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I wanted to modify a column in a sql server 2005 table to IDENTITY(1,1)
Incidentally this table is empty and the column to be changed is a primary key.
This column is also a foreign key for two other tables.

After googling I found that you cannot use Alter table syntax to modify a column and make it an indentity column.
Link #1 : How do I add the identity property to an existing column in SQL Server
Link #2 : Adding an identity to an existing column -SQL Server

I ended up checking the dependent tables (2 of them) removing the foreign keys (generated the script from SSMS) then dropping the main table then re-creating with identity. (could try the rename option here as well)
Then re-created the foreign keys for the earlier dependent two tables.

But all this was manual work, any scripts or SPs out there to make this easier.

Ideally all these steps would be done by such a script/tool/utility:

  1. Check dependent tables keys
  2. Generate Create and drop foreign key scripts for this
  3. Generate create script for the main table
  4. drop the main table (or rename the table if the table has data)
  5. re-create the table with identity column enabled
  6. re-create foreign keys
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3 Answers 3

up vote 4 down vote accepted

You can use SSMS to generate a script (Edit a table, save script), but otherwise it's a manual process as you identified.

The SSMS scripts will pick up dependencies etc. For this kind of work, I tend to use SSMS to generate a basic script, pimp it a bit, run it carefully, then use a comparison tool (such as Red Gate compare) to generate a safer version.

Edit: The SSMS error is not an error, it's a safety check that can be switched off

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+1, there are so many things to change with tables/columns/keys/constraints/etc. it would be impossible to have a utility for each. that's why you can use the GUI to generate a script –  KM. Sep 2 '09 at 14:04
1  
SSMS throws an error, this was the first option I tried. Should have mentioned in the Question... –  Binoj Antony Sep 3 '09 at 5:13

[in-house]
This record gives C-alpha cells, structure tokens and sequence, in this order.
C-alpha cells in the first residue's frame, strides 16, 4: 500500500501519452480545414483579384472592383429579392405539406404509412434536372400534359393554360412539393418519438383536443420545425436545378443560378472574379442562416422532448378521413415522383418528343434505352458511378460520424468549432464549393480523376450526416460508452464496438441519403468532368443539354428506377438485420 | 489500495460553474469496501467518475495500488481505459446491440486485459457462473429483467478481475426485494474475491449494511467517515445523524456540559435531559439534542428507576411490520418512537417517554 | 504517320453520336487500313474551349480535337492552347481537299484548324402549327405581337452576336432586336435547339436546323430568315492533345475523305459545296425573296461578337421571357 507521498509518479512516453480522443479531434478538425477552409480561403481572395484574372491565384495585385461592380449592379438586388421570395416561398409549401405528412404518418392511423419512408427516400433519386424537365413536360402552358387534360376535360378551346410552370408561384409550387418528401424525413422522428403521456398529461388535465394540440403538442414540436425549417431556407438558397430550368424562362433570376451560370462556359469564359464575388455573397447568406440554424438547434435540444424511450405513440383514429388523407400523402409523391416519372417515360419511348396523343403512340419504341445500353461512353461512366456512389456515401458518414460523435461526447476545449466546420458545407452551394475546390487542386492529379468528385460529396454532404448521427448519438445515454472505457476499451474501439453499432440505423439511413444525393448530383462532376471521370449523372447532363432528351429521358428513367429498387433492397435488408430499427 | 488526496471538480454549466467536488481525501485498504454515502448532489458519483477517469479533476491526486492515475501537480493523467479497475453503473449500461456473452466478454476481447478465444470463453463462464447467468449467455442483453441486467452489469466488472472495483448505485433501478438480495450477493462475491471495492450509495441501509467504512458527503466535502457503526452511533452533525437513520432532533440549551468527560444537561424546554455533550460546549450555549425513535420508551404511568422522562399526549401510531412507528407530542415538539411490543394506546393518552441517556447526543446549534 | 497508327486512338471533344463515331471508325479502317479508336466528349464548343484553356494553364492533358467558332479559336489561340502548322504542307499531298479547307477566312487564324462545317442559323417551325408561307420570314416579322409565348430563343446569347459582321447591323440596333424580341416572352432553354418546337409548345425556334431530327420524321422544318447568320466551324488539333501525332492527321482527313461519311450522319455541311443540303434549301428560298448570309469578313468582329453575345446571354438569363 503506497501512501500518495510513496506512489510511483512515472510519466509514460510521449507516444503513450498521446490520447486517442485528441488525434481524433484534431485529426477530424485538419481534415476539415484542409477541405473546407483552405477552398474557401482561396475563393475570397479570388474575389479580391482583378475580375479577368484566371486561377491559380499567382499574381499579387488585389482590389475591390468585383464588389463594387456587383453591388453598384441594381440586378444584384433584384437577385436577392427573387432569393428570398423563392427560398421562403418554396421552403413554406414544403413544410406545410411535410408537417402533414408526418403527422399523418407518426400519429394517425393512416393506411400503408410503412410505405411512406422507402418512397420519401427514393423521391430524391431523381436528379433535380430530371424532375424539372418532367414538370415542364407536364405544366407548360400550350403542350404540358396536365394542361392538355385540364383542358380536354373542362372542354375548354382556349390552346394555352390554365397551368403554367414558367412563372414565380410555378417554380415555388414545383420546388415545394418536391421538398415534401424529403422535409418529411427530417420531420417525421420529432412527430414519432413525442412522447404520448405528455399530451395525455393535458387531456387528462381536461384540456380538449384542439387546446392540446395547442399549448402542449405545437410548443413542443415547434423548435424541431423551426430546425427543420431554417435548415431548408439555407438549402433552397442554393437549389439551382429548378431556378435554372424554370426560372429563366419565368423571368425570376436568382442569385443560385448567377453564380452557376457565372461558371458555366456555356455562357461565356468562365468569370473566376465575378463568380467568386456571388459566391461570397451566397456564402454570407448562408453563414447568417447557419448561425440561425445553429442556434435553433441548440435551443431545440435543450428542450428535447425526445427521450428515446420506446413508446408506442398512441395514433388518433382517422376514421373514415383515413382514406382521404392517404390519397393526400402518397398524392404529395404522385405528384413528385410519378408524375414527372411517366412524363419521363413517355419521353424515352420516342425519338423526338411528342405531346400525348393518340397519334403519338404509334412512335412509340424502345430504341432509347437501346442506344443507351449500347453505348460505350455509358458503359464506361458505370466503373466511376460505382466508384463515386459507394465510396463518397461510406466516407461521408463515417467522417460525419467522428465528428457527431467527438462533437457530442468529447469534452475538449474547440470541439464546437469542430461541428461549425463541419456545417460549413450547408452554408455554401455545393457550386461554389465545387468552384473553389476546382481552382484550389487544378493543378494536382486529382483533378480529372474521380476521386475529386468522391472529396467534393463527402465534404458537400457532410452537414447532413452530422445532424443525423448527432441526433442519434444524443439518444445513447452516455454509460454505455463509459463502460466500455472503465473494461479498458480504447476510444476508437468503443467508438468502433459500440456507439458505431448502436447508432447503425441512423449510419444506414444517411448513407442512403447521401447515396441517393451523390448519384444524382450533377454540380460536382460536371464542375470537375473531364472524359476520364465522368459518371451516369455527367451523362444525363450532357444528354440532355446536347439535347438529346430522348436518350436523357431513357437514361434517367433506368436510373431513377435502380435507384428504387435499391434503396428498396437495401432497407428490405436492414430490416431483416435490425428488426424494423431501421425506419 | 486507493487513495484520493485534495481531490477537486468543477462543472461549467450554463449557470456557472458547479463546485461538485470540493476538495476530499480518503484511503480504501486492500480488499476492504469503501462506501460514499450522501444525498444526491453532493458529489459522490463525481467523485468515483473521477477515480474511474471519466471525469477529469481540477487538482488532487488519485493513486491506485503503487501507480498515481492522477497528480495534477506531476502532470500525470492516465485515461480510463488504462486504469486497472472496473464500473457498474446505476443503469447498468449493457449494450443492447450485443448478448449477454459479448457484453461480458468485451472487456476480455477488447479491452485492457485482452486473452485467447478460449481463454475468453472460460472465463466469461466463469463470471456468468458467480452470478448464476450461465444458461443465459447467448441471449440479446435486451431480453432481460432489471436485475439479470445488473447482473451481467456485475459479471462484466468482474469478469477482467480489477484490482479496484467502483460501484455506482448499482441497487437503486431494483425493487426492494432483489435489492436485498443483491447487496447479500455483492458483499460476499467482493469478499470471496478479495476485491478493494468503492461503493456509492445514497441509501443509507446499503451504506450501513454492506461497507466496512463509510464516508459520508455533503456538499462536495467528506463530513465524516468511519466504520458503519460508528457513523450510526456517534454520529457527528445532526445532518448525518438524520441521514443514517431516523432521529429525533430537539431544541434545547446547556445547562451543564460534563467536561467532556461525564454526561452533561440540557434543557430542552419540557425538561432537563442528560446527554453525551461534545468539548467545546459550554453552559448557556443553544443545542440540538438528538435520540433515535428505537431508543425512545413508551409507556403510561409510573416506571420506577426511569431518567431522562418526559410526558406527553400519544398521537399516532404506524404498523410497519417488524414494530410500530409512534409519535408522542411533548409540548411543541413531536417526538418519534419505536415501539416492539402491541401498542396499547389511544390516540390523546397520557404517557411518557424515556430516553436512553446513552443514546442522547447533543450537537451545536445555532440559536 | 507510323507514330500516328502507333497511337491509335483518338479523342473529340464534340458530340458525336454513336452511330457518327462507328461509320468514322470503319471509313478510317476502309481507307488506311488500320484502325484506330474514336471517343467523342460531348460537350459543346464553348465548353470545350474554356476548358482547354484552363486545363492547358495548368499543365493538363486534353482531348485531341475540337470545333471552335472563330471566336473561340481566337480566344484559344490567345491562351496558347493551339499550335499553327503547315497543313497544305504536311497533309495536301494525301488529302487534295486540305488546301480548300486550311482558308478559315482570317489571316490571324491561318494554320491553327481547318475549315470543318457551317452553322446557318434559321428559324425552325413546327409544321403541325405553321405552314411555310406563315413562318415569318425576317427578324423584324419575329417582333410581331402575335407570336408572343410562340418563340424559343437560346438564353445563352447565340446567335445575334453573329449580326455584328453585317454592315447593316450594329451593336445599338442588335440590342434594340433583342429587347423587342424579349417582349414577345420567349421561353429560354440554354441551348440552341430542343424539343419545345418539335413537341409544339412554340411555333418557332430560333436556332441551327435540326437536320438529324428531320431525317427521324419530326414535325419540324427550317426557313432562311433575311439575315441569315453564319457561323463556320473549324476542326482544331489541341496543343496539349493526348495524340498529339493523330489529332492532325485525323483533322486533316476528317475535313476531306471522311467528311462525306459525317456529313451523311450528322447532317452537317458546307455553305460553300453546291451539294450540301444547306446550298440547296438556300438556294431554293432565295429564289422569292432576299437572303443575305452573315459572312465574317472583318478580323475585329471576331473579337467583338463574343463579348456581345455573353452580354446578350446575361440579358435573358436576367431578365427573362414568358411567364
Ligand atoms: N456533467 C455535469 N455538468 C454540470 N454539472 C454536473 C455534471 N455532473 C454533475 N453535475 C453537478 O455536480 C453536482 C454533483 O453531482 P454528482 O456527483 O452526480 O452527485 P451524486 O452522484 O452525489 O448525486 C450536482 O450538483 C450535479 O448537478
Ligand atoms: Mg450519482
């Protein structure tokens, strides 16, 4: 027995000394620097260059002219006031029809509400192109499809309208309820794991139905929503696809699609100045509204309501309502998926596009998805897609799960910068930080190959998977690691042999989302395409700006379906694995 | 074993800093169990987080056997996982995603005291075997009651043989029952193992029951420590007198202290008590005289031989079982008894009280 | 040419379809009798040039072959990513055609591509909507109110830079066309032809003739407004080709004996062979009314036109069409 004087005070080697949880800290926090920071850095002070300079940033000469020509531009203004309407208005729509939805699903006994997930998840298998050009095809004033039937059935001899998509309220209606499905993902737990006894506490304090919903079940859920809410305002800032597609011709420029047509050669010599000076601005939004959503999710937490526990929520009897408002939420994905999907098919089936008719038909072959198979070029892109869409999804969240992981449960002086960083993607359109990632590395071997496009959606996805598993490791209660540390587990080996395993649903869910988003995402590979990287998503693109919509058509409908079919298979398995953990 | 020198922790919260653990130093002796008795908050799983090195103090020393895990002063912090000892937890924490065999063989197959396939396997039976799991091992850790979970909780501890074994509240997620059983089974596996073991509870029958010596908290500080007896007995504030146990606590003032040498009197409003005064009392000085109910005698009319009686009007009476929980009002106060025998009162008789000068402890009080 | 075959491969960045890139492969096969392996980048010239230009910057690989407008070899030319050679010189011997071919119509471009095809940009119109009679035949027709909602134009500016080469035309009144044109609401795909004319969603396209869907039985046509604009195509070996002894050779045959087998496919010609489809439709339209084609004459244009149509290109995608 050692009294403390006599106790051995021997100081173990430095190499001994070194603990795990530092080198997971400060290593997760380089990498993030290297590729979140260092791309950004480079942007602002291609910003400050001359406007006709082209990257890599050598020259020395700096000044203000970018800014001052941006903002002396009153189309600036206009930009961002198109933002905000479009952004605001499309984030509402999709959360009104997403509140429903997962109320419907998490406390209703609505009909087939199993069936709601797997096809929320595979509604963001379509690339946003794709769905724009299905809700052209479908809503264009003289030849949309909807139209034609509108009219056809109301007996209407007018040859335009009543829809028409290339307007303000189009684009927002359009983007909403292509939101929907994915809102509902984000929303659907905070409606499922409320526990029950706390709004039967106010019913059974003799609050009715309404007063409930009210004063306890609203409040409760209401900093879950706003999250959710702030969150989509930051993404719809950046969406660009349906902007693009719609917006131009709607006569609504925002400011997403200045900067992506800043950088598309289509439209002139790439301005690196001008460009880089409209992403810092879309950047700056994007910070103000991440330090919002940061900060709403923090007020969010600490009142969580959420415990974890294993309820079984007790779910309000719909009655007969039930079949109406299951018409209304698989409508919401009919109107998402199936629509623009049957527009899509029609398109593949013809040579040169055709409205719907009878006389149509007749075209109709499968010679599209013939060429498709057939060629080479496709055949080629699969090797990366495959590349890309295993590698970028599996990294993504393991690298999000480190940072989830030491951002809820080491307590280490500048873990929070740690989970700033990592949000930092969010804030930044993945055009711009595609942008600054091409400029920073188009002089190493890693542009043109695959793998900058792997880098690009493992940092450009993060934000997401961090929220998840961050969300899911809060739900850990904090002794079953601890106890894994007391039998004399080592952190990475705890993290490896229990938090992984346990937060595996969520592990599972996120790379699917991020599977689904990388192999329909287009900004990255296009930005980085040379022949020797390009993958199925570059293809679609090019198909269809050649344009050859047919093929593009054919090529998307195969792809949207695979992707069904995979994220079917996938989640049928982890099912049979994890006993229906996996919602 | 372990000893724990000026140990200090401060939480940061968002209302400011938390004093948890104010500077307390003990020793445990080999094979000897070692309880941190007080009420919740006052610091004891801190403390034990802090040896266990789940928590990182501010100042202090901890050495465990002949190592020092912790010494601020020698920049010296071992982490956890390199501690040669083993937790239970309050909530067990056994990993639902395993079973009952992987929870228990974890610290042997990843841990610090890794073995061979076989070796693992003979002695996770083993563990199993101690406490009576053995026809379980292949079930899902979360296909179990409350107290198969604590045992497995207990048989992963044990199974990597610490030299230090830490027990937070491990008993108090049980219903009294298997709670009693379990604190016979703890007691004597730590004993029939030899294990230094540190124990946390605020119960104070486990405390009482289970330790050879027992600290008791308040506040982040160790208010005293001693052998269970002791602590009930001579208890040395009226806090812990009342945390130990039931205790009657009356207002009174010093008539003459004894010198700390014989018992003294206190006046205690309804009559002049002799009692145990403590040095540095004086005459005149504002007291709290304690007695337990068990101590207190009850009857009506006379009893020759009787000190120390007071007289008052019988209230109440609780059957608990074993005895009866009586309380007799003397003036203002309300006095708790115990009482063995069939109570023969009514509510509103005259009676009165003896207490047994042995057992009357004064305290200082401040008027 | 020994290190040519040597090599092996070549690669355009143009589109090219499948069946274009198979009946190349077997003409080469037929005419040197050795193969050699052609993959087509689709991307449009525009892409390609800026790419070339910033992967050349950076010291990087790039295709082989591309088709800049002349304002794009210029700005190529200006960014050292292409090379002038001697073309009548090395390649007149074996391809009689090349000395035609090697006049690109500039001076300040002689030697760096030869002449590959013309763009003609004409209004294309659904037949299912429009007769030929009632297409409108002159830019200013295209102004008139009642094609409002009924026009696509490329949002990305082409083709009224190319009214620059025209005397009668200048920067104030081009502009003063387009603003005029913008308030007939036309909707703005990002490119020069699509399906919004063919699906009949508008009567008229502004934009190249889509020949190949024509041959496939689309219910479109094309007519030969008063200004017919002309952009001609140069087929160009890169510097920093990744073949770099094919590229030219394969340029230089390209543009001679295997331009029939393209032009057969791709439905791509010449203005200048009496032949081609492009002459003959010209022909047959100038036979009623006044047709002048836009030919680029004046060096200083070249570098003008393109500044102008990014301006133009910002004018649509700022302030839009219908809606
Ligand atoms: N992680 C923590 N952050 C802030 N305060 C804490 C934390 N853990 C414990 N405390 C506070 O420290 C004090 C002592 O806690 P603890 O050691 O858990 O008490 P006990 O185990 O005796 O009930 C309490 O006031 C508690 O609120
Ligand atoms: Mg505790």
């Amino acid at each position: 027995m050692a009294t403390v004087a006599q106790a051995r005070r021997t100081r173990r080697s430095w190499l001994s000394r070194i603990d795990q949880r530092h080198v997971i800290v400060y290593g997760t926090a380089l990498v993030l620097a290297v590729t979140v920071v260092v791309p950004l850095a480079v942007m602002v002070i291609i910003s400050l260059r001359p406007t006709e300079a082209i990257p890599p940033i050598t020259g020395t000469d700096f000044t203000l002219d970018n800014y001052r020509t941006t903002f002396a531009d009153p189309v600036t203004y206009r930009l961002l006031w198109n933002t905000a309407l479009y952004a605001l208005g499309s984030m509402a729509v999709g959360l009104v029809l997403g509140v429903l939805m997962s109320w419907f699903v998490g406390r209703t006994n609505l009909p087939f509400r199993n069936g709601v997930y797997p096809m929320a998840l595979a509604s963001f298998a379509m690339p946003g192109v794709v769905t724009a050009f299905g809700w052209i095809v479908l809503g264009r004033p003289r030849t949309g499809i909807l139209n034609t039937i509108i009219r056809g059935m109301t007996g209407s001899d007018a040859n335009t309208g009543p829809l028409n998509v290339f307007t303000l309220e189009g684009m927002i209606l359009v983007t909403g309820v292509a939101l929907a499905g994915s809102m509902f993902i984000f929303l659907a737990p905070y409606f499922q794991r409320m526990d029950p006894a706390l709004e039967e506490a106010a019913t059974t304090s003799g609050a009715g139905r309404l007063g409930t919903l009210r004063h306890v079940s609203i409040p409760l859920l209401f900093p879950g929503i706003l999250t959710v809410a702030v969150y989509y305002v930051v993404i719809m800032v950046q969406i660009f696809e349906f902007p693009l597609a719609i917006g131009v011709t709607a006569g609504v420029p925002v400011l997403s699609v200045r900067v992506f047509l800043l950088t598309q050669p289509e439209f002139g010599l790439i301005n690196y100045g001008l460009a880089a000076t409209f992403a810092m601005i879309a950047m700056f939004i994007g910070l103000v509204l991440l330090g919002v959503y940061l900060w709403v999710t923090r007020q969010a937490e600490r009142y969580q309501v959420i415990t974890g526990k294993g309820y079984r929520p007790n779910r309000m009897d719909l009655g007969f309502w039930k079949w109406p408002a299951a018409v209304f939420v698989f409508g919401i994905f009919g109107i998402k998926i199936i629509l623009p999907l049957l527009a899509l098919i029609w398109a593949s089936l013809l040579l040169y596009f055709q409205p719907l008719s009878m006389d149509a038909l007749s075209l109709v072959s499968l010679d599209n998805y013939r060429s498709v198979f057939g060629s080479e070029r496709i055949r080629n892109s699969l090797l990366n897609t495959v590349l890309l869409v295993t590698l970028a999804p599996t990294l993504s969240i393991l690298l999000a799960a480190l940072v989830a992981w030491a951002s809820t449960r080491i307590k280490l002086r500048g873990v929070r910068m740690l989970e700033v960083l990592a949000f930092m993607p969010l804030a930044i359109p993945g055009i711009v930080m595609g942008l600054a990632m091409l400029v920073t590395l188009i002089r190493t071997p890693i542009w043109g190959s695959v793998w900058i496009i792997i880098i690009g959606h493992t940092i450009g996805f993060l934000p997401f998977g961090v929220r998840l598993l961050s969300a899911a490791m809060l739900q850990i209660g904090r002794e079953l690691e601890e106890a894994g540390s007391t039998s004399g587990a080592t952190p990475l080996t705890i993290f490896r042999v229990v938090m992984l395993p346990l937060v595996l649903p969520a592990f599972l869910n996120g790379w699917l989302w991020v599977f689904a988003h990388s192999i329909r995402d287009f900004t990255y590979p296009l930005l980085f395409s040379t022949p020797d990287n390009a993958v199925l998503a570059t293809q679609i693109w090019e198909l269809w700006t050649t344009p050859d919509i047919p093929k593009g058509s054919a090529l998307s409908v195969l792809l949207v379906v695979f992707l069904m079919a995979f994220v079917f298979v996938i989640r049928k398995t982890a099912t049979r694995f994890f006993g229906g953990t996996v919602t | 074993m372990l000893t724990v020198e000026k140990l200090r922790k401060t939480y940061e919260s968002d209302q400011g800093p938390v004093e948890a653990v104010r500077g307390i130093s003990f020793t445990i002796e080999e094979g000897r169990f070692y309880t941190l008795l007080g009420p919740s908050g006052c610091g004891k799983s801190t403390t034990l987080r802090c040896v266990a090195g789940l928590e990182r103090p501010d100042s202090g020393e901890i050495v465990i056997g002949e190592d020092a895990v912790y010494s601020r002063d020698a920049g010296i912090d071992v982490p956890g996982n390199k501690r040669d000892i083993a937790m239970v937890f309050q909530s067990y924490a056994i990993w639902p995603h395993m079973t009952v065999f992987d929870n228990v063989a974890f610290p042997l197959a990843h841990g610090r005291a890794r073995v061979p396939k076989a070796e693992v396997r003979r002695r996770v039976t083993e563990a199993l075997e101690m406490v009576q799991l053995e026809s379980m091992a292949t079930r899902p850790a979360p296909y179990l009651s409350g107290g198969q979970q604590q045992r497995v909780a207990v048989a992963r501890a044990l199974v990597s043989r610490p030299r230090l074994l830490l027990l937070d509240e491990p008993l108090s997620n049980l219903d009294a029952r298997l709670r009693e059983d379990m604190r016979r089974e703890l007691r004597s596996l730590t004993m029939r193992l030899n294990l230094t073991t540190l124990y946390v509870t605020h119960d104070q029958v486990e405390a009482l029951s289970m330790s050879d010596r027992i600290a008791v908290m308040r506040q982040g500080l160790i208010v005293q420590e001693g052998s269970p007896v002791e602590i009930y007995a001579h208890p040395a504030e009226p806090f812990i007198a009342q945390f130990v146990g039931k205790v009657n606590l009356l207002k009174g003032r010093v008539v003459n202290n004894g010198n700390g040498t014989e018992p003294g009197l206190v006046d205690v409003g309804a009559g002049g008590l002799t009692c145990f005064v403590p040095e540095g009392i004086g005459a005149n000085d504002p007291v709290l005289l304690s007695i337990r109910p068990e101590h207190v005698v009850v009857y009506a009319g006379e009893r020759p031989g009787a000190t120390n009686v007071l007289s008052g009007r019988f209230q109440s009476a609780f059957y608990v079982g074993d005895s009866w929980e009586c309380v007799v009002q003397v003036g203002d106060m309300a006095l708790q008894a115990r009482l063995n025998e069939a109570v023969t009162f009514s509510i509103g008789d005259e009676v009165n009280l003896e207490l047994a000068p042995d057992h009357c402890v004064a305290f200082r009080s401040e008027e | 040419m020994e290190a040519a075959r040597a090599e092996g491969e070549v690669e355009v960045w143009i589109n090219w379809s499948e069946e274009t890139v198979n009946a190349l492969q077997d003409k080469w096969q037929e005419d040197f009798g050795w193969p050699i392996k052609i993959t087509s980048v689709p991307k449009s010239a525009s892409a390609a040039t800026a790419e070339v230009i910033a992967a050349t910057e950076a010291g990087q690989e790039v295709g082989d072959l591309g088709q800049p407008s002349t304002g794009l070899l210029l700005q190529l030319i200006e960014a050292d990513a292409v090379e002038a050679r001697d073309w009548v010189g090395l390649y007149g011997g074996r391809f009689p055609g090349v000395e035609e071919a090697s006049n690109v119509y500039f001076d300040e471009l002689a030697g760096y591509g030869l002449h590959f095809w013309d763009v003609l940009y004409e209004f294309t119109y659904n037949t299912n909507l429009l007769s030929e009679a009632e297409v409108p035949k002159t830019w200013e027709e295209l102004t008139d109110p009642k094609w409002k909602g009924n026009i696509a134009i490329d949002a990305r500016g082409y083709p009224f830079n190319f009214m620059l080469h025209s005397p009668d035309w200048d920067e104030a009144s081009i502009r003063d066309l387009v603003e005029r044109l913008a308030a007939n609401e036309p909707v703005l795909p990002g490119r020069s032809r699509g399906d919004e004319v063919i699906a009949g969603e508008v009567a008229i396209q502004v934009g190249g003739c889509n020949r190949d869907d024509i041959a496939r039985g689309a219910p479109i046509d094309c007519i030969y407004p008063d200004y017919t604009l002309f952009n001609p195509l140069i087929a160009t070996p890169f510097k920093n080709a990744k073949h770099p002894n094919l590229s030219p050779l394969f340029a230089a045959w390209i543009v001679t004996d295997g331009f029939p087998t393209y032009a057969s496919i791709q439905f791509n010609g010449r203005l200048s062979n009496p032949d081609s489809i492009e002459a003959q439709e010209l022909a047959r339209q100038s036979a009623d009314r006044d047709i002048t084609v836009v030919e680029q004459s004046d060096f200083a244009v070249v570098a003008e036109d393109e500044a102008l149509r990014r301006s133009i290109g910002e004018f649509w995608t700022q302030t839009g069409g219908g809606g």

Thanks for the link, disabling the option worked like a charm. –  Binoj Antony Sep 15 '09 at 12:20

(This is merely a follow-up to gbn's post with more details -- it isn't all that easy to figure this stuff out.)(

It isn't impossible to write a utility to do this, just very complex and very hard. Fortunately, Microsoft has already done it -- its called SSMS (or SMO?). To generate such a script:

  • In the Object Explorer, drill down to the database and table that you want to modify Right click and select Design

  • Make the desired changes to the one table in the design screen. It's reasonably intuitive.

  • To add/remove the identity property, select the column in the upper pane, and in the lower pane/"Column Properties" tab, expand and configure the settings under "Identity Specification".

  • To generate a script to implement all your changes, incorporating all the dependent key changes, click on the "Generate Change Script" toolbar button. This is also an option under the "Table Designer" menu.

I also do this to generate scripts (that I later modify--SSMS doesn't always produce the most efficient code.) Once done, you can exit out without saving your changes -- leaving you a DB you can test your new script on.

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Thanks, I didn't know if I should go details... –  gbn Sep 2 '09 at 17:25
    
I only stumbled across this feature by accident long ago. Early on, generating and reviewing these scripts taught me a lot about SQL; later on it led me to many ways how not to write SQL. (I'd guess the code generated by SSMS is--has to be--compatible with SQL back through 7.0, and perhaps earlier?) –  Philip Kelley Sep 2 '09 at 17:49
    
Already tried this, in fact this was the first thing I tried. I gives an error "Saving Changes not permitted, The changes you have made require the following table to be dropped.......require the table to be re-created" –  Binoj Antony Sep 3 '09 at 5:03
    
@Binoj Antony: It's a check, not an error... sql-server-performance.com/faq/… –  gbn Sep 3 '09 at 5:24
    
Thanks Philip, your answer was helpful since both the answer is correct I need to select one :( –  Binoj Antony Sep 15 '09 at 12:21
  1. drop the pk and build the same datatype column
  2. copy the data of the column which you want to set identity to the new column.
  3. drop the old column
  4. reset primary key

ALTER TABLE UserRole DROP CONSTRAINT PK_XX ALTER TABLE XX

ADD newX int not null identity(1,1) primary key

update XX set newX = oldX

alter table XX DROP COLUMN oldX

this is the simplest way to set identity column. if you don't want to use the long generated script.

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